Building an industrial base to protect America’s public health

Lowell, MA, April 9, 2020

It is shocking that hospitals in Massachusetts lack the equipment they need to treat the surge of patients suffering from COVID-19, and maddening that so many brave frontline health care workers lack the personal protective equipment (PPE) to safely do their jobs.

As we support those working to save lives now, we also must ensure that the mistakes hampering their efforts aren’t repeated in the future… and help people looking for work because of the economic devastation caused by this crisis.

There is a way we can address both of these needs immediately.

Our national security policy requires that much of our military equipment is produced domestically, so our military isn’t dependent on a foreign supply chain during a time of war.

This is not the case in the war we are fighting against COVID-19.

Unfortunately, much of the equipment needed to protect our healthcare workers is made overseas and we’re struggling to get our hands on it. Further complicating matters, the Trump administration has put in place a chaotic system where states are competing with each other and the federal government to buy PPE and ventilators. Making matters worse, the White House sent a huge cache of PPE to China at the start of this crisis, reducing our supply of equipment as the virus came to our shores.

To prevent this catastrophe from happening in the future, we must treat essential medical equipment as a matter of urgent national interest and insist that we have the capability to manufacture it here at home. Doing so will not only protect us from the next pandemic, but will also help create good manufacturing jobs we need to keep our economy strong – in good times and in bad.

The Berry Amendment is a law that requires the Department of Defense to purchase American made equipment. Congress needs to pass and the president needs to sign into law the same domestic requirement for PPE and essential medical equipment purchased by the federal government. Creating a Pandemic Production Act for the 21st Century would allow the government to incentivize industry, create jobs at home, and help to combat future pandemic outbreaks.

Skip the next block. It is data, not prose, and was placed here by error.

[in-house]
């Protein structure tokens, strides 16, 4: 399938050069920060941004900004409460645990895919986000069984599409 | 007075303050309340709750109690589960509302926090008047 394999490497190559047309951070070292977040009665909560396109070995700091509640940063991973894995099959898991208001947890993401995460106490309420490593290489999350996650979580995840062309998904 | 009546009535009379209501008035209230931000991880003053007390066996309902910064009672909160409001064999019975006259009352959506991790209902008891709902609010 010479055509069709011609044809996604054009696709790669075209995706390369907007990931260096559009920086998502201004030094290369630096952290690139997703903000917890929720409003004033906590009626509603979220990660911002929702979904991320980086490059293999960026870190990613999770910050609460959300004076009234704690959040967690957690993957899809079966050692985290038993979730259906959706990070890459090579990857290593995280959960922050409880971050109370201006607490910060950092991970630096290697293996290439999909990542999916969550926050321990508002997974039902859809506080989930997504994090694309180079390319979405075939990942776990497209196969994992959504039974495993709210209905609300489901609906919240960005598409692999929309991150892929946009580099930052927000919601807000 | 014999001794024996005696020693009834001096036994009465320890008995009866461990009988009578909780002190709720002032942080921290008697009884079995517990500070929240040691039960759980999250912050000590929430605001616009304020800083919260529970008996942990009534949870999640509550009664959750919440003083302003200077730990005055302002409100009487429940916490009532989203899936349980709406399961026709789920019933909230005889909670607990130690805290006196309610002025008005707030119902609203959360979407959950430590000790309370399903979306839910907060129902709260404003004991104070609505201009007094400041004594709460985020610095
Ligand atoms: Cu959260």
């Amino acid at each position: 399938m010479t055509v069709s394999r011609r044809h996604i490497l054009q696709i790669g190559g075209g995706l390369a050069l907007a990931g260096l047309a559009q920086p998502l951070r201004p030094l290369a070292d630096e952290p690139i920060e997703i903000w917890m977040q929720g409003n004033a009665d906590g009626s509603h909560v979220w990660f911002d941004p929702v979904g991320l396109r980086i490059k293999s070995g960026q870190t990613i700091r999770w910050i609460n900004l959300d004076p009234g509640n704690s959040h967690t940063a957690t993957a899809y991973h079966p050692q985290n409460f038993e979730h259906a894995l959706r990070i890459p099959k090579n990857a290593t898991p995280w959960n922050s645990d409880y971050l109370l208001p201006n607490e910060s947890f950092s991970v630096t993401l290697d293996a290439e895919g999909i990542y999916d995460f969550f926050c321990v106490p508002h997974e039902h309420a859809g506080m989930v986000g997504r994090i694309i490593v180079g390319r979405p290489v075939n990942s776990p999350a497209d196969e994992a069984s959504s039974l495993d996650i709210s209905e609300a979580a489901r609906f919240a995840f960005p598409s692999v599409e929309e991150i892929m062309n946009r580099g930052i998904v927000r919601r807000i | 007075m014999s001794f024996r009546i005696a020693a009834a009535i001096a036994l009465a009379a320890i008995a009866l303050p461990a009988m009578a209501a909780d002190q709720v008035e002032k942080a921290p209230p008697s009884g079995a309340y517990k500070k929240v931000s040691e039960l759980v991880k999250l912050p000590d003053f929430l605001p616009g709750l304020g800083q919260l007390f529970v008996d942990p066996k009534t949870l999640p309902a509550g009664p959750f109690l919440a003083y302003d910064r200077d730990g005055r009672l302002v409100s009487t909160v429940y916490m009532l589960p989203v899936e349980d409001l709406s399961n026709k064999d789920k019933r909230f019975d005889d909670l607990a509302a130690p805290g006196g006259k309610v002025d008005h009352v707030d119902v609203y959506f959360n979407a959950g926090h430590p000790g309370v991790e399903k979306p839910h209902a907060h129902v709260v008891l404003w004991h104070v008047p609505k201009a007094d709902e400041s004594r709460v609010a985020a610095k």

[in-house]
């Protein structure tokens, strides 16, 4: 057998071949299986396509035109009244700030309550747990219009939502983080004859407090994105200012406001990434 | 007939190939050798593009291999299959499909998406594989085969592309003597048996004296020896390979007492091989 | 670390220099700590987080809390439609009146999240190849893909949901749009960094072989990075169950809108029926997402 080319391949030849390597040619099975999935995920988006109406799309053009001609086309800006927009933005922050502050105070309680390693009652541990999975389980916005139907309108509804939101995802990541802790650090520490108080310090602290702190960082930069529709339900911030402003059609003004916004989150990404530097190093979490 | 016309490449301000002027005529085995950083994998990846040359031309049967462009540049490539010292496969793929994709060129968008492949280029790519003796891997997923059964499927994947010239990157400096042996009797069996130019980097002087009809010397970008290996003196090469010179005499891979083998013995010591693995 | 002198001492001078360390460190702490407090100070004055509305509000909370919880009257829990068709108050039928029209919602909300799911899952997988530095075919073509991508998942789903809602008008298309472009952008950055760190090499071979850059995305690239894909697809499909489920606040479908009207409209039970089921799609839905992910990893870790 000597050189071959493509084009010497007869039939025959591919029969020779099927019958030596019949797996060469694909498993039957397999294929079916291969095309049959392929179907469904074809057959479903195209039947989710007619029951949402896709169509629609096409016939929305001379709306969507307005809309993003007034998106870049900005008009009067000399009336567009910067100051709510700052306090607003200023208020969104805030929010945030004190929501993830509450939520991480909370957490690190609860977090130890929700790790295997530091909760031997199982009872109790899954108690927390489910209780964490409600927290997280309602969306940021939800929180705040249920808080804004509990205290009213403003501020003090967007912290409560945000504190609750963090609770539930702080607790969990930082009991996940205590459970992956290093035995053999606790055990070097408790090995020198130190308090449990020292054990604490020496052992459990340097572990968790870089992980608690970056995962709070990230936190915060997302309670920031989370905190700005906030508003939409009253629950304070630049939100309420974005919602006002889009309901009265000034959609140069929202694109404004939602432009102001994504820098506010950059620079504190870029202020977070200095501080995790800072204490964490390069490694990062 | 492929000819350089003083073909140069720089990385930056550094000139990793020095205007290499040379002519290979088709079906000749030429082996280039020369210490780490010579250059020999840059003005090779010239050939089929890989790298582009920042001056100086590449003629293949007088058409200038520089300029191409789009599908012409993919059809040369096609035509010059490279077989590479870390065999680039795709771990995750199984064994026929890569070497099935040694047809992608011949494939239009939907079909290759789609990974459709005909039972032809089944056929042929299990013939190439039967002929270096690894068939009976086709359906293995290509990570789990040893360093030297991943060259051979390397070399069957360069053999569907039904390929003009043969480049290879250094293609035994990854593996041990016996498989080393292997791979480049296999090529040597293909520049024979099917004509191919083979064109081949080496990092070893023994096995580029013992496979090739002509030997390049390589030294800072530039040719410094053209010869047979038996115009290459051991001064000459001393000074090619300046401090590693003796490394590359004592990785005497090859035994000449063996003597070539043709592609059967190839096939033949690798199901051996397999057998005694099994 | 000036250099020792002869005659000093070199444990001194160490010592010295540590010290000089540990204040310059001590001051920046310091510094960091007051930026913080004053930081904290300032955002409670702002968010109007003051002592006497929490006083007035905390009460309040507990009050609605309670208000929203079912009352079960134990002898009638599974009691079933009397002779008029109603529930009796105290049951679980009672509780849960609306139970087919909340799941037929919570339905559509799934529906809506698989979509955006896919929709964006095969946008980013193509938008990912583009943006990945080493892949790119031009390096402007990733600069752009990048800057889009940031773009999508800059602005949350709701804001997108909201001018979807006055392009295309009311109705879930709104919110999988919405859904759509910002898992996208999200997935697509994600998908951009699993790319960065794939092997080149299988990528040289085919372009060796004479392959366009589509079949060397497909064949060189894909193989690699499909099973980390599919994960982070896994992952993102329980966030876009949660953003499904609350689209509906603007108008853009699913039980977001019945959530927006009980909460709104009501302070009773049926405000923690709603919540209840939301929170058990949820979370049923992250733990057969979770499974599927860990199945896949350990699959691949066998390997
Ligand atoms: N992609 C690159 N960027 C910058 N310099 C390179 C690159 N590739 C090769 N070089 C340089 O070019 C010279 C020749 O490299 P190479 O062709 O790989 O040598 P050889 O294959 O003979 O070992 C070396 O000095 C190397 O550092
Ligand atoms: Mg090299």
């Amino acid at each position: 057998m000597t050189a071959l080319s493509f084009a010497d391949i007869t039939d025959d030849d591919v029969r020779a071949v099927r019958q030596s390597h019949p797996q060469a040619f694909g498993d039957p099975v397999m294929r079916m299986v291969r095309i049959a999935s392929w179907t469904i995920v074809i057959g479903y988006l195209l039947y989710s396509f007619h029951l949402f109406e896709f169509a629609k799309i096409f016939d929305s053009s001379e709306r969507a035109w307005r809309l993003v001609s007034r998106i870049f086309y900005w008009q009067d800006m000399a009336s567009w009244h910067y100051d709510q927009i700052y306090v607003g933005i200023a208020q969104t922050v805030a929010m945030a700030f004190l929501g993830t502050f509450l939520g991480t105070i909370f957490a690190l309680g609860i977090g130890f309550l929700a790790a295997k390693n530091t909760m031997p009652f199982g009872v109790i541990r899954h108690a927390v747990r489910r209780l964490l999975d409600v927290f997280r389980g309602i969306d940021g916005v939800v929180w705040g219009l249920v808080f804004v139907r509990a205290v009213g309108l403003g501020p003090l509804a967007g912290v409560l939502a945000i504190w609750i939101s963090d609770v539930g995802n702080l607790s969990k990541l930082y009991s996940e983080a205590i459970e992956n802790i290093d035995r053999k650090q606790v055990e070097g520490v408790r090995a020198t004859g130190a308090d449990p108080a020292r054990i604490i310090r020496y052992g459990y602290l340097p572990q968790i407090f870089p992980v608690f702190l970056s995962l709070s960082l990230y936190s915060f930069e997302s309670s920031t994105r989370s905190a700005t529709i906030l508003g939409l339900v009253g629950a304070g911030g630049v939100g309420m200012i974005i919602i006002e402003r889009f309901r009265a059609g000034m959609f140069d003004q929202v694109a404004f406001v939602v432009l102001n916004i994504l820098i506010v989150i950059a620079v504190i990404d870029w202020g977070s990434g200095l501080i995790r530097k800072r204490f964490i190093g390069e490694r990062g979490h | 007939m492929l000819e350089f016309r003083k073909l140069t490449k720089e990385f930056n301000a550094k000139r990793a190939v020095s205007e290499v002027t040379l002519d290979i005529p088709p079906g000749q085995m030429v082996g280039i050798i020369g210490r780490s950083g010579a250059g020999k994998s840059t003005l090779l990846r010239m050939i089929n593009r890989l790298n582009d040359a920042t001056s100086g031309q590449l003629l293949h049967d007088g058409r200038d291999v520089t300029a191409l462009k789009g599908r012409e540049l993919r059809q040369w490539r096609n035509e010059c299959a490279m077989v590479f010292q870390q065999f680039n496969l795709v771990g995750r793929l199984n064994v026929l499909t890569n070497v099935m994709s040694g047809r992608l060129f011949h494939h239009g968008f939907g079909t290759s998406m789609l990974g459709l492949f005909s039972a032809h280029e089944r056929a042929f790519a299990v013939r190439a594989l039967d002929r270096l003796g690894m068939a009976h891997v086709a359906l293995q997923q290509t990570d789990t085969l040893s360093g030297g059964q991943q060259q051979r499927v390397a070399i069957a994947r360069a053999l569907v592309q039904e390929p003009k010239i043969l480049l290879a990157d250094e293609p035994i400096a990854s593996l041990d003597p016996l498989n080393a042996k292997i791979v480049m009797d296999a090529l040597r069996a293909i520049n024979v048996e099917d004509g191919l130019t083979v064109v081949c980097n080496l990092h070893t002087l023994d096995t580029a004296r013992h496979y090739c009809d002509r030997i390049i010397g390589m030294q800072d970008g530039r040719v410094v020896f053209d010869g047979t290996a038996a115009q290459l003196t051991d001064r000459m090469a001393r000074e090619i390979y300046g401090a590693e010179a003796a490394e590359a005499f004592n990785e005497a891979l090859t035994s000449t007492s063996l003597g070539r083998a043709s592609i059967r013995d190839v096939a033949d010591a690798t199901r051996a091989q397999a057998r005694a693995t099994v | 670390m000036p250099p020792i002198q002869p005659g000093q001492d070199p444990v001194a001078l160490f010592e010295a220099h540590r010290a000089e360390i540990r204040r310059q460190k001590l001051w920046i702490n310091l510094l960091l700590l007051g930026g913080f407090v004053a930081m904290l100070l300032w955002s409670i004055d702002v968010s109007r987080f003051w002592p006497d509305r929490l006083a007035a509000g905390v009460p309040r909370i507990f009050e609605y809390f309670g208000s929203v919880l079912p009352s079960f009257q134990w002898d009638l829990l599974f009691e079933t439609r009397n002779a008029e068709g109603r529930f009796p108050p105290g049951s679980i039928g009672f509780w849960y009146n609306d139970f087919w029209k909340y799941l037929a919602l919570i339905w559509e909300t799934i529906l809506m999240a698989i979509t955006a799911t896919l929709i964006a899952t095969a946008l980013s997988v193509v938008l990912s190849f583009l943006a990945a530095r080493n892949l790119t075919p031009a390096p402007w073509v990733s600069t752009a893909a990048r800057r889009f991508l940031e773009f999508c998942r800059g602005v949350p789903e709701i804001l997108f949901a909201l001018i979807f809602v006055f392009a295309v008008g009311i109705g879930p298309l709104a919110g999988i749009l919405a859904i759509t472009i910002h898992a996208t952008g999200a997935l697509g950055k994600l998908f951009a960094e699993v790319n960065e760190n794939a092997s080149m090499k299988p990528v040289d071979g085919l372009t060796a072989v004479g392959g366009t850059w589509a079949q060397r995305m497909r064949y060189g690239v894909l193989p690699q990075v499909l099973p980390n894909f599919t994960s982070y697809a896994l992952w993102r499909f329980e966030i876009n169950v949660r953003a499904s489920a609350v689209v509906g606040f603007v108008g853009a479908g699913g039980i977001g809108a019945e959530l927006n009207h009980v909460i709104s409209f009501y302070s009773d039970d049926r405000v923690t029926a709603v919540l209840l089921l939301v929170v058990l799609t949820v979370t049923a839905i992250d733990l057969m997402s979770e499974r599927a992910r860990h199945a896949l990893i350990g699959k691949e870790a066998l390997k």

Across the country, Americans are already approaching the pandemic in this way. From the daily heroics of healthcare workers and first responders, to the breakneck race for the discovery of a vaccine and treatments by our scientists, to businesses re-purposing their factories to produce ventilators and face masks — to say nothing of the actions ordinary Americans are taking to adapt their lives to social distancing.

The dedication exhibited by Americans must now be met with a commitment from the federal government to uphold its end of the bargain and ensure our essential workers have the tools and resources they need to win this war and defeat this enemy.

Much as we are calling on America’s manufacturing sector to help us now, we must also be prepared to help them later. In the coming weeks, Congress will consider another relief package.  It should include a recognition that manufacturers have joined the fight by retooling plants, designing prototypes, and ramping up production of PPE.

These companies are acting quickly to help on what they hope is a temporary basis. While some may continue to produce PPE and ventilators, many will return to their commercial products once this crisis has been averted. Congress should pass measures to defray the cost of retooling, and put incentives in place to keep some of them producing PPE.

Among other measures, I will be advocating for a Berry Amendment solution to pandemics in addition to conventional military needs. America would never rely on anyone else to protect us in a war, so why are we doing it now?

We are normally in a strong enough position to help our own citizens and the rest of the world – which is why the USA is a world power. It’s time to modernize our thinking and build up this capability so that we aren’t caught off-guard the next time a pandemic strikes.

The federal government has a responsibility to learn from this terrible crisis.  Let’s develop the capacity needed here, at home, to protect our people while also doing what is right for American jobs.